BUTTE - As Butte awaits the release of the consent decree that will outline the plan to clean up a century’s worth of mine waste, some community leaders hope it does more.
“I think EPA needs to make a special effort to consider the needs, the health needs of low-income citizens,” said John Ray with Citizens for Labor and Environmental Justice.
With many poor neighborhoods, Butte is considered an environmental justice area. While the Superfund cleanup plan is preparing to get underway, activists note that the EPA’s accepted levels of contamination in certain areas are often more harmful to low-income people than more affluent people.
“Because they have compromised immune systems, they tend to have lifestyle issues, diet issues; they can’t get access because of money to good food, they have lack of access to healthcare, they often live in substandard housing,” said Ray.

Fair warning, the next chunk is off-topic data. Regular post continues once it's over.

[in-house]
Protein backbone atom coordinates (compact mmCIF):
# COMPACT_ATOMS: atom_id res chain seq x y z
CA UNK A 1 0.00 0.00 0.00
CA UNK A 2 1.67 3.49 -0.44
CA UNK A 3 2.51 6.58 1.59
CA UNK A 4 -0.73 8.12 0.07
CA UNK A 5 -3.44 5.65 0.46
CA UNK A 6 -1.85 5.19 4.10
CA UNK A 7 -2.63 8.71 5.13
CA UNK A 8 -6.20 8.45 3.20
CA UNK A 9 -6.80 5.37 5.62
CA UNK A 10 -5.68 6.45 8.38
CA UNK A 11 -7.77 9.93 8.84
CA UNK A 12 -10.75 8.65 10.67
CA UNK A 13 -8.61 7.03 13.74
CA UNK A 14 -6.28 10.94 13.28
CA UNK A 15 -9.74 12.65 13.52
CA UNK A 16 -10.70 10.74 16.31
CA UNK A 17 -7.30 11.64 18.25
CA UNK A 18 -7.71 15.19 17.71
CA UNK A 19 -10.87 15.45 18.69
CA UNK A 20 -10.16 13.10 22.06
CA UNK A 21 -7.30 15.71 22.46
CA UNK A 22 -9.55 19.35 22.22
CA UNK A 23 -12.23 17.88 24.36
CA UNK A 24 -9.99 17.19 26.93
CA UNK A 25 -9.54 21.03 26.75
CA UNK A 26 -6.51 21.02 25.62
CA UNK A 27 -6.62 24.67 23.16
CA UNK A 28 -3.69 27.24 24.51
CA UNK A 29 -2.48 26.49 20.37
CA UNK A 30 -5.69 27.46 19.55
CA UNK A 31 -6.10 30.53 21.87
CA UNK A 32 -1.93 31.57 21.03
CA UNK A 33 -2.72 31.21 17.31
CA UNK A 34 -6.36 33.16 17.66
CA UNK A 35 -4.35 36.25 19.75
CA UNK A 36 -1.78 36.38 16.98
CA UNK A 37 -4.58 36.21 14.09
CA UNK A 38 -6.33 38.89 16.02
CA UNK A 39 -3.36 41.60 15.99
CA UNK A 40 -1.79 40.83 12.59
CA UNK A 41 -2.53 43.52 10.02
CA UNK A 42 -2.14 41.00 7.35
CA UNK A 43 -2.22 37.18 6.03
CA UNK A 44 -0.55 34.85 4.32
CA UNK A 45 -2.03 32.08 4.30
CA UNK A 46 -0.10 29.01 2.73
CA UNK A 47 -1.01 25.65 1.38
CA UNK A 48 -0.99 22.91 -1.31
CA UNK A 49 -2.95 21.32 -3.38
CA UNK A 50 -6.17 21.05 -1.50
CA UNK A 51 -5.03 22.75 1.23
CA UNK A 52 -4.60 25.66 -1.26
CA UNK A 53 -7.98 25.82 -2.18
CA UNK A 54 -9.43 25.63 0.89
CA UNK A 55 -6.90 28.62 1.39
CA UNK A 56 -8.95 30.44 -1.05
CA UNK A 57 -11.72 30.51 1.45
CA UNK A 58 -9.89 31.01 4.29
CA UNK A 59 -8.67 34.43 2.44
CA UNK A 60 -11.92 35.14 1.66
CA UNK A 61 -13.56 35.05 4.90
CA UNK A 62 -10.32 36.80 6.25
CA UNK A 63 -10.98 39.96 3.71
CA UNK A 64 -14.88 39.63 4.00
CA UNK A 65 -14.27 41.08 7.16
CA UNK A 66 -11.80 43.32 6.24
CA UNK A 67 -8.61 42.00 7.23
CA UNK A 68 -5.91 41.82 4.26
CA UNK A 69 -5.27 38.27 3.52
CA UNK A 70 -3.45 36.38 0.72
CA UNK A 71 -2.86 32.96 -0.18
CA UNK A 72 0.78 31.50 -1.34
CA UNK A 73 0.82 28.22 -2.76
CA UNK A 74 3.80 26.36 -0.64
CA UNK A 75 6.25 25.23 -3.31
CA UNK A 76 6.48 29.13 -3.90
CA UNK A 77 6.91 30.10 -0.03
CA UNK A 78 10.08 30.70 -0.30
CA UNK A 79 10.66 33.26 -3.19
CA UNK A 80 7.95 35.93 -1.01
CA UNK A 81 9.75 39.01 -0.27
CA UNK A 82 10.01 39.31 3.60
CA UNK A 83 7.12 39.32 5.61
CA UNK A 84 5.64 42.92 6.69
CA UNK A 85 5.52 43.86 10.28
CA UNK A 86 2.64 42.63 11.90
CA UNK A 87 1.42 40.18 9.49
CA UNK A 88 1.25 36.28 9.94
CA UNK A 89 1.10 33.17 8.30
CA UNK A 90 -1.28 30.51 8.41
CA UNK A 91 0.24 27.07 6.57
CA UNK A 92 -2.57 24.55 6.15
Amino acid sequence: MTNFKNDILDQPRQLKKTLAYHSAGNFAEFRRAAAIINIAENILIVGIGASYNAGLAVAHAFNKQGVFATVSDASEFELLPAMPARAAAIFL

In an area like the Greeley neighborhood where 60 percent of the residents live at the poverty level, it’s important that the environmental health concerns of this neighborhood are not overlooked.
“Focus not only on the consent decree, but also on what can be done relative to active mining, mine waste, what’s in the soil, the air to make Butte a safer, healthier place in which to live and work,” said R. Edward Banderob with the Greeley Neighborhood Group.
Groups like Action Inc. and the Butte Health Department plan to work with citizens in poor areas to deal with environmental issues as the cleanup proceeds.